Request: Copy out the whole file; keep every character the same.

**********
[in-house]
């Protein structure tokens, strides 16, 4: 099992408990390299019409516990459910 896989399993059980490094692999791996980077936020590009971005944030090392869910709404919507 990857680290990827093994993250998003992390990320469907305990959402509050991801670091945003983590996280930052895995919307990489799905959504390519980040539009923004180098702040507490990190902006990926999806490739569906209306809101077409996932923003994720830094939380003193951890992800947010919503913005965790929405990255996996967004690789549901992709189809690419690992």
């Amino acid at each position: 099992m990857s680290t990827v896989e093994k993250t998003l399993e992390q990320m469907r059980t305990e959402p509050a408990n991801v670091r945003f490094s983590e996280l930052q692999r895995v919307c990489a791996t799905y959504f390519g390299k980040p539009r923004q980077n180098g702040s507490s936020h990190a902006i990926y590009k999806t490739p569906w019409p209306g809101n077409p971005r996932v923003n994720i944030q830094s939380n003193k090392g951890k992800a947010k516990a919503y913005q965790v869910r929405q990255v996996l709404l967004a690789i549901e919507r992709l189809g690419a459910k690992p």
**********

[in-house]
């Protein structure tokens, strides 16, 4: 099992408990390299019409516990459910 896989399993059980490094692999791996980077936020590009971005944030090392869910709404919507 990857680290990827093994993250998003992390990320469907305990959402509050991801670091945003983590996280930052895995919307990489799905959504390519980040539009923004180098702040507490990190902006990926999806490739569906209306809101077409996932923003994720830094939380003193951890992800947010919503913005965790929405990255996996967004690789549901992709189809690419690992």
């Amino acid at each position: 099992m990857s680290t990827v896989e093994k993250t998003l399993e992390q990320m469907r059980t305990e959402p509050a408990n991801v670091r945003f490094s983590e996280l930052q692999r895995v919307c990489a791996t799905y959504f390519g390299k980040p539009r923004q980077n180098g702040s507490s936020h990190a902006i990926y590009k999806t490739p569906w019409p209306g809101n077409p971005r996932v923003n994720i944030q830094s939380n003193k090392g951890k992800a947010k516990a919503y913005q965790v869910r929405q990255v996996l709404l967004a690789i549901e919507r992709l189809g690419a459910k690992p």